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As he notes, if you do a Twitter search on "green bubbles" you'll see an awful lot of anti-green-bubble sentiment.Here are just a few examples I quickly found (Paul has others in his article).Our list consists of two parts: the first part includes dirty phrases for him & her (with images) and the second part is a collection of popular quotes made by famous people.“Instead of being presented with stereotypes by age, sex, color, class, or religion, children must have the opportunity to learn that within each range, some people are loathsome and some are delightful.” – Margaret Mead Quote Ambition is your source for quotes.It's kind of amazing just how many people are tweeting about their hatred for green bubbles.Ford, then goes into a really interesting discussion on the nature of product management and design choices -- the kind of thing that Apple doesn't do on a whim -- to get to the real point: Apple is likely choosing harsh, ugly green bubbles on purpose.You have to call her up, attract her on the phone (e.g.with your confidence, charm, humor, etc) and then arrange a time to meet her in person.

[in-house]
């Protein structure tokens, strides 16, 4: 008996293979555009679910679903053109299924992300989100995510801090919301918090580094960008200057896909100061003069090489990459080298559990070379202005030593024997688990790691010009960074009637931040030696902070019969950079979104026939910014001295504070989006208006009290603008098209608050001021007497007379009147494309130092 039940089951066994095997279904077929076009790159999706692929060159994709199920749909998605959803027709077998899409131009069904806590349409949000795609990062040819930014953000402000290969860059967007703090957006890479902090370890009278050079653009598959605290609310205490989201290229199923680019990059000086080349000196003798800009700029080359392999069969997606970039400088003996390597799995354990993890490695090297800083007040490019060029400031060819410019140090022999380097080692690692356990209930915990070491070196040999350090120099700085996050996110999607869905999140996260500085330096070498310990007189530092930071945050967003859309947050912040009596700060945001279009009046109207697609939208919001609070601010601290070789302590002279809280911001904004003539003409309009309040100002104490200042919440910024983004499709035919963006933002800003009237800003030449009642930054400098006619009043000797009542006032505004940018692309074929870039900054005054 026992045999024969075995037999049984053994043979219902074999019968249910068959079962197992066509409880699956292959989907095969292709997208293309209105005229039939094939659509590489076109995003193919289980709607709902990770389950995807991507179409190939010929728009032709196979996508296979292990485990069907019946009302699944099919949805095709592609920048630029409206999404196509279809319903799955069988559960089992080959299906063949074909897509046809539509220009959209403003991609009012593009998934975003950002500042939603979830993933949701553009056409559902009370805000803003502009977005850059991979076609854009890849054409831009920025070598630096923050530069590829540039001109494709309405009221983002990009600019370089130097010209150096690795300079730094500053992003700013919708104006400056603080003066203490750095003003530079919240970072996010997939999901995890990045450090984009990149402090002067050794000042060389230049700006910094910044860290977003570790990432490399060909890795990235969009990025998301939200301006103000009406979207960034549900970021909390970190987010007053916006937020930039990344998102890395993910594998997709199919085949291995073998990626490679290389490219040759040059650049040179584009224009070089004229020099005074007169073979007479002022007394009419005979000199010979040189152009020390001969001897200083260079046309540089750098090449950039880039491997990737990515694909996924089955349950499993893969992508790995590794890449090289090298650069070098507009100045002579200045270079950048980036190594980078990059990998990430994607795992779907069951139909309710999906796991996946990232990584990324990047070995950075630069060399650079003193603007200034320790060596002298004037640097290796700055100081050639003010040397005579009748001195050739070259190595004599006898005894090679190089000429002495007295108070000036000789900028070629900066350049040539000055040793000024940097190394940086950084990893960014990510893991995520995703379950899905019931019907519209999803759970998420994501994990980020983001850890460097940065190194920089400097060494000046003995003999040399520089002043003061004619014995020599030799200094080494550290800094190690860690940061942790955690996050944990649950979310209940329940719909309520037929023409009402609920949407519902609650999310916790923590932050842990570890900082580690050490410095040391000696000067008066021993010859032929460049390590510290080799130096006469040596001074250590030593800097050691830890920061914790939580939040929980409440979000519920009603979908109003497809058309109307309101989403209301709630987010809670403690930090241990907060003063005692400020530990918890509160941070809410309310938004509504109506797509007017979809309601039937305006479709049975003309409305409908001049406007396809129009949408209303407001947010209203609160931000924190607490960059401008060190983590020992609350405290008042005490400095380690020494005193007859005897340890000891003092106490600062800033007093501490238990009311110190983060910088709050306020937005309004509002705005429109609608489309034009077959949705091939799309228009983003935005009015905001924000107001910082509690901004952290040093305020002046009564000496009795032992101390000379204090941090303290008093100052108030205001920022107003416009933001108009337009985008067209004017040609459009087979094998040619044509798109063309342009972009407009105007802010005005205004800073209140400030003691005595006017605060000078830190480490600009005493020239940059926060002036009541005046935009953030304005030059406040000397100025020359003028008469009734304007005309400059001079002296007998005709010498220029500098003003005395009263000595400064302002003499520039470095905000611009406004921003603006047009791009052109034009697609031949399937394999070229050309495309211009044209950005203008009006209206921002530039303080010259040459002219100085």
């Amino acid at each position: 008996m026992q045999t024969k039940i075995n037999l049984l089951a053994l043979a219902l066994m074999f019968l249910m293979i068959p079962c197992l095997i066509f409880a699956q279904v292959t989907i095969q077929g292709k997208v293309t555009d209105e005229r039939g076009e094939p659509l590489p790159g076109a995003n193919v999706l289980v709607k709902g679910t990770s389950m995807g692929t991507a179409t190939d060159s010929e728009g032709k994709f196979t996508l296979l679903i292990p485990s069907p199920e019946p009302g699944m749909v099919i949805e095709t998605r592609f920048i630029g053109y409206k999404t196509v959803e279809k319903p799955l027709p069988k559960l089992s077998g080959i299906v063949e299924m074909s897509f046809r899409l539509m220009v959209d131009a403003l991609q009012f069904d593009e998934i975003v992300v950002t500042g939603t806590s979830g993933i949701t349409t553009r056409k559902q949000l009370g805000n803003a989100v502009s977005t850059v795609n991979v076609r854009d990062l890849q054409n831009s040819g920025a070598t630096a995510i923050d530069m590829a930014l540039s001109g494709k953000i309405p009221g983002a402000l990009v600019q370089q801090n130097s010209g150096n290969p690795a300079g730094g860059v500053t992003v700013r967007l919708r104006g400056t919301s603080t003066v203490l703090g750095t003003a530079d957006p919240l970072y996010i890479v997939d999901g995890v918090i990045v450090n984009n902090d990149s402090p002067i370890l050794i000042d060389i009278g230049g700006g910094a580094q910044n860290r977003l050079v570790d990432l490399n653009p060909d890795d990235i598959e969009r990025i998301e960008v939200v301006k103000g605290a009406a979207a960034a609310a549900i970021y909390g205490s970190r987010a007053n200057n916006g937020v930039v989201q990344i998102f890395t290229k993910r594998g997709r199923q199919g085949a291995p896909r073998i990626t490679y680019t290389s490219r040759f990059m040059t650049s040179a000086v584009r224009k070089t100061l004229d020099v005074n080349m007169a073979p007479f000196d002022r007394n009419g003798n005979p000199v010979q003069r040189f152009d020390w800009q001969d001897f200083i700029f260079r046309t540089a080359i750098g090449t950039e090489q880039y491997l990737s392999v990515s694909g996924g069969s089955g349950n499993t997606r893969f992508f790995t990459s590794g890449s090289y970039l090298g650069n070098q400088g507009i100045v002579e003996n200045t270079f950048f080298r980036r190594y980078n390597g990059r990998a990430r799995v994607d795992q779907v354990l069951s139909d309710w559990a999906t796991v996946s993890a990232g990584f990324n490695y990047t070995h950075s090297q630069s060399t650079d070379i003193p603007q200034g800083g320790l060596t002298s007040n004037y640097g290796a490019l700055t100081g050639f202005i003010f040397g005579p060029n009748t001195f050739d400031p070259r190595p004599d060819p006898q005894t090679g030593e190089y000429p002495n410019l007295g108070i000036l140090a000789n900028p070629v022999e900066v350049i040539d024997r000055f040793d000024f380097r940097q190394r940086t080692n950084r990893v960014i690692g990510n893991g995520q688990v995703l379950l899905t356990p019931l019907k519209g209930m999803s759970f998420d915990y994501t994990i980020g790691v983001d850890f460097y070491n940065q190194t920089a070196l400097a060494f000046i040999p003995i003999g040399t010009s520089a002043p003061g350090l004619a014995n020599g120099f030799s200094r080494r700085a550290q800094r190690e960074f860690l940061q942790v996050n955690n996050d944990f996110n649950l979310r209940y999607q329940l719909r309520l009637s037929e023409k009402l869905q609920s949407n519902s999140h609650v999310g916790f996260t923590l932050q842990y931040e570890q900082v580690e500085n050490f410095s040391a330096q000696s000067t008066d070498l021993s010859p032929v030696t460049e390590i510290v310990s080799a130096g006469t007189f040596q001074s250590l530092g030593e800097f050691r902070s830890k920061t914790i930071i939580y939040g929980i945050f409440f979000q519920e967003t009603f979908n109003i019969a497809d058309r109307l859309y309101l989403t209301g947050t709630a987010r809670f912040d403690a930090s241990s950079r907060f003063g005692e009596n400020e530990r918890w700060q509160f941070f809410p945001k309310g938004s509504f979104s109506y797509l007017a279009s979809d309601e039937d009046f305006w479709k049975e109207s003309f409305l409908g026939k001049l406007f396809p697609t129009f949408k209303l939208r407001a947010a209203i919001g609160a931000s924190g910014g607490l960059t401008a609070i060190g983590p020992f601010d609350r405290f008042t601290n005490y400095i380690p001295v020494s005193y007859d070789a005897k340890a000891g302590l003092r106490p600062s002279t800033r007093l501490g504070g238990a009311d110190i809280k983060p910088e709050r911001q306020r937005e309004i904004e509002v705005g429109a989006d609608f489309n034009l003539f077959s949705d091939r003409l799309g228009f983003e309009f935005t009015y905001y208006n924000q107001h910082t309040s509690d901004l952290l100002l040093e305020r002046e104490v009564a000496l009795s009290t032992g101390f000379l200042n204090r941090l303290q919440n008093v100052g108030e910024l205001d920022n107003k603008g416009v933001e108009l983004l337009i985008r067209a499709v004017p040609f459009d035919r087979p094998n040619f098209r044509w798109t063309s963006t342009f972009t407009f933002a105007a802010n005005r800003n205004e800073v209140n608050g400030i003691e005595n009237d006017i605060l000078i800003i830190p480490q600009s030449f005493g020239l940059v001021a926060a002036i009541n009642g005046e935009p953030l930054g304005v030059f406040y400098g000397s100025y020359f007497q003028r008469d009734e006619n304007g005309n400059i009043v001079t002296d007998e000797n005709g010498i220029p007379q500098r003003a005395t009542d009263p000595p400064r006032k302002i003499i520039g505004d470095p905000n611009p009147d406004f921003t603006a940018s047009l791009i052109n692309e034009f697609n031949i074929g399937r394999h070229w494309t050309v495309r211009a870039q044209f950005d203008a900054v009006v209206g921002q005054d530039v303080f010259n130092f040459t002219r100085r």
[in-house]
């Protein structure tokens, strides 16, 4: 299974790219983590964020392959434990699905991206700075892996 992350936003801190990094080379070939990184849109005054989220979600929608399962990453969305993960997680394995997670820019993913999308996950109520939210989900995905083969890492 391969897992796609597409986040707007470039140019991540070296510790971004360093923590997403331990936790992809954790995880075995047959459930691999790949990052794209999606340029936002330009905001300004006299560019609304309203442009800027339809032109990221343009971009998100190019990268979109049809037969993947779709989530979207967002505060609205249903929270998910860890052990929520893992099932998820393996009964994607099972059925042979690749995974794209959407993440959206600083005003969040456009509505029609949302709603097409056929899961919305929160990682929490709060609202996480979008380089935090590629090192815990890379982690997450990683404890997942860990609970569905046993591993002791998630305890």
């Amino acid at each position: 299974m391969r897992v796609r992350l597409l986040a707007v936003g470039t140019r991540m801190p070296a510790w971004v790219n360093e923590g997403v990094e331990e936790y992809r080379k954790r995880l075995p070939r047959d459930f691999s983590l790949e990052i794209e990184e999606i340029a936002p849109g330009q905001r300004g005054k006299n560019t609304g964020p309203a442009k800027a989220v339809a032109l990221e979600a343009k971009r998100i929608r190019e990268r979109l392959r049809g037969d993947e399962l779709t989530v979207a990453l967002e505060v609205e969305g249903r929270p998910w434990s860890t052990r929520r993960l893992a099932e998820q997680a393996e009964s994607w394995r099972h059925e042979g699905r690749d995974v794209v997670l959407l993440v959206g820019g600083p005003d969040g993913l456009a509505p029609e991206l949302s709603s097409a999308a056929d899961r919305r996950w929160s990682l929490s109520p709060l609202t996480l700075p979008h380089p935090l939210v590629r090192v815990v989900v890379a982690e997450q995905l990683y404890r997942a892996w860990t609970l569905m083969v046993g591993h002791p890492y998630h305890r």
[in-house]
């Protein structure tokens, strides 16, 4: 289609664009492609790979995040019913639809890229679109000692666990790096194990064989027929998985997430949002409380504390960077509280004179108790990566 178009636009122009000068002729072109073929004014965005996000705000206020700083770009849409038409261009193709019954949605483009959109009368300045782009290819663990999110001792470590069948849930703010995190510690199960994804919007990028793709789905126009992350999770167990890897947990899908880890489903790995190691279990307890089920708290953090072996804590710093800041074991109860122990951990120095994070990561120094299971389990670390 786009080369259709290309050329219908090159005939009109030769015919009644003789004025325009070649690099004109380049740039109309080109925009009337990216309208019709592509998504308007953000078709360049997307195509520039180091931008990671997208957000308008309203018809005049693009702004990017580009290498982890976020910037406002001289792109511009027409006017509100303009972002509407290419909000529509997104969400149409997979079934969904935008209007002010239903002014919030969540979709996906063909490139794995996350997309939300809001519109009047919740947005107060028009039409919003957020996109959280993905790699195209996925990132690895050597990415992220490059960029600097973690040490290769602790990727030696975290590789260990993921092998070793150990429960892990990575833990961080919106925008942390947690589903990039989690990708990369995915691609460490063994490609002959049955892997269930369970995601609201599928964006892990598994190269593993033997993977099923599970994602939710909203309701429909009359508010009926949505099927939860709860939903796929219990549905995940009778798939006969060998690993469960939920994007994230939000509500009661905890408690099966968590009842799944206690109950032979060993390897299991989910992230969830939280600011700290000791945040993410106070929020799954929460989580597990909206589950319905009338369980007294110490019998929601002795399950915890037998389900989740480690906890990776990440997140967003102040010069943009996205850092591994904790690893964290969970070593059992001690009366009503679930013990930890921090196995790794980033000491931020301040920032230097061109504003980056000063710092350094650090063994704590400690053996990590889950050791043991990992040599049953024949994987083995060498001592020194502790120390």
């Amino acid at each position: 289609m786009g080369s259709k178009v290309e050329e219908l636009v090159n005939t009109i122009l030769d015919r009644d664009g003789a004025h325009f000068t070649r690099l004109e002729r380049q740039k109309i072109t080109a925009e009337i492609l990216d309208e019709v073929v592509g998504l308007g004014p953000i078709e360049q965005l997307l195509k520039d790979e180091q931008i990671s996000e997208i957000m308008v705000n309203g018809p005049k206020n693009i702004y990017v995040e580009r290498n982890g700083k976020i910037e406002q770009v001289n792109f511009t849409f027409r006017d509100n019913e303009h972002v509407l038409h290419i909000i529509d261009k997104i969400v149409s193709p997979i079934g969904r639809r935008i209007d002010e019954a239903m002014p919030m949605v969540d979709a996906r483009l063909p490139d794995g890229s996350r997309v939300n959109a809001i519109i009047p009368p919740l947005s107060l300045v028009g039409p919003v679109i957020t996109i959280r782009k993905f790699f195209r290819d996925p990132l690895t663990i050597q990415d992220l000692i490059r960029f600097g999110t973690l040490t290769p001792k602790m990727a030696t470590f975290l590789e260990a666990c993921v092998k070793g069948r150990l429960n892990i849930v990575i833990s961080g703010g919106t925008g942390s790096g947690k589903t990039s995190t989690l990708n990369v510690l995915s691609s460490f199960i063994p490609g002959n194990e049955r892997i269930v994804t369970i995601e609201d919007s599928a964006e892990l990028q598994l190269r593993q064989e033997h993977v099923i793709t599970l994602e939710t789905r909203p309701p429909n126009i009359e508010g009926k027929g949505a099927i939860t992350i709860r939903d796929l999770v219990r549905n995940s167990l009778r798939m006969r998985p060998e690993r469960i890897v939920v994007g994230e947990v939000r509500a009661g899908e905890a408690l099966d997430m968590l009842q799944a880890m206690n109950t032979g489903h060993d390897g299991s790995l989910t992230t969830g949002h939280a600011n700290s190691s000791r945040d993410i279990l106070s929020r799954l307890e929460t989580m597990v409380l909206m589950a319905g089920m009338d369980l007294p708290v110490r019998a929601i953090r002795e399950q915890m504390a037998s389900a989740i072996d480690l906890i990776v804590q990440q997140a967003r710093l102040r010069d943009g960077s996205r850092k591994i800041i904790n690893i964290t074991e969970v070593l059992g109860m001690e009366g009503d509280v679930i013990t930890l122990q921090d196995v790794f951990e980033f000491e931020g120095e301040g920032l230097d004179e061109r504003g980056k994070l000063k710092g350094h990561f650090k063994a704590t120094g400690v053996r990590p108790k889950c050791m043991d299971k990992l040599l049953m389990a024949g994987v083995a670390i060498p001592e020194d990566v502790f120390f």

He discusses something I had no idea happened: when an i Phone user texts with another i Phone user using i Message, the outgoing texts appear in calm blue bubbles.
She will wonder what is going to happen between you and her. She wants to see YOU in person and feel you, touch you and take it from there.
If she is playing hard to get by taking a long time to respond to texts, it means that she’s either testing your confidence (e.g.
There is one slight functional reason for this: users may have to pay for SMS messages, but not for i Messages, and thus it could have an impact on a bill.
But here's the more interesting tidbit, which is the crux of Ford's article: lots of people absolutely hate those green bubbles.